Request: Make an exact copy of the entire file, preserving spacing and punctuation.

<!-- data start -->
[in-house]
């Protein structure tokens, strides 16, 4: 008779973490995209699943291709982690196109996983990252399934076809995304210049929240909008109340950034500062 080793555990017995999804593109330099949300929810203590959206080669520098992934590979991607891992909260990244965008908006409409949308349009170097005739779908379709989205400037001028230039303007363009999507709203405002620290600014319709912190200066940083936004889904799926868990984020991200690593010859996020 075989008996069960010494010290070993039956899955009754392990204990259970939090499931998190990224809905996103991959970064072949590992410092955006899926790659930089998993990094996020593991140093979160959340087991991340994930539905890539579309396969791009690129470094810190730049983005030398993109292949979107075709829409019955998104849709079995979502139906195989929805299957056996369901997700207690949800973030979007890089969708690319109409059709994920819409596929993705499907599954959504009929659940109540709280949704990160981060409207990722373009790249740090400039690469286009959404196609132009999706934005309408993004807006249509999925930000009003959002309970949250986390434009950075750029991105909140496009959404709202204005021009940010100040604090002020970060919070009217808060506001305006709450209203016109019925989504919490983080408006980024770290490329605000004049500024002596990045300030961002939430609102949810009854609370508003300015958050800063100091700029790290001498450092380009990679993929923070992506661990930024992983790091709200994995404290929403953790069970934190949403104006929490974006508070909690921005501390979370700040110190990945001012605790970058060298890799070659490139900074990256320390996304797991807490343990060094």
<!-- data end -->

[in-house]
């Protein structure tokens, strides 16, 4: 008779973490995209699943291709982690196109996983990252399934076809995304210049929240909008109340950034500062 080793555990017995999804593109330099949300929810203590959206080669520098992934590979991607891992909260990244965008908006409409949308349009170097005739779908379709989205400037001028230039303007363009999507709203405002620290600014319709912190200066940083936004889904799926868990984020991200690593010859996020 075989008996069960010494010290070993039956899955009754392990204990259970939090499931998190990224809905996103991959970064072949590992410092955006899926790659930089998993990094996020593991140093979160959340087991991340994930539905890539579309396969791009690129470094810190730049983005030398993109292949979107075709829409019955998104849709079995979502139906195989929805299957056996369901997700207690949800973030979007890089969708690319109409059709994920819409596929993705499907599954959504009929659940109540709280949704990160981060409207990722373009790249740090400039690469286009959404196609132009999706934005309408993004807006249509999925930000009003959002309970949250986390434009950075750029991105909140496009959404709202204005021009940010100040604090002020970060919070009217808060506001305006709450209203016109019925989504919490983080408006980024770290490329605000004049500024002596990045300030961002939430609102949810009854609370508003300015958050800063100091700029790290001498450092380009990679993929923070992506661990930024992983790091709200994995404290929403953790069970934190949403104006929490974006508070909690921005501390979370700040110190990945001012605790970058060298890799070659490139900074990256320390996304797991807490343990060094």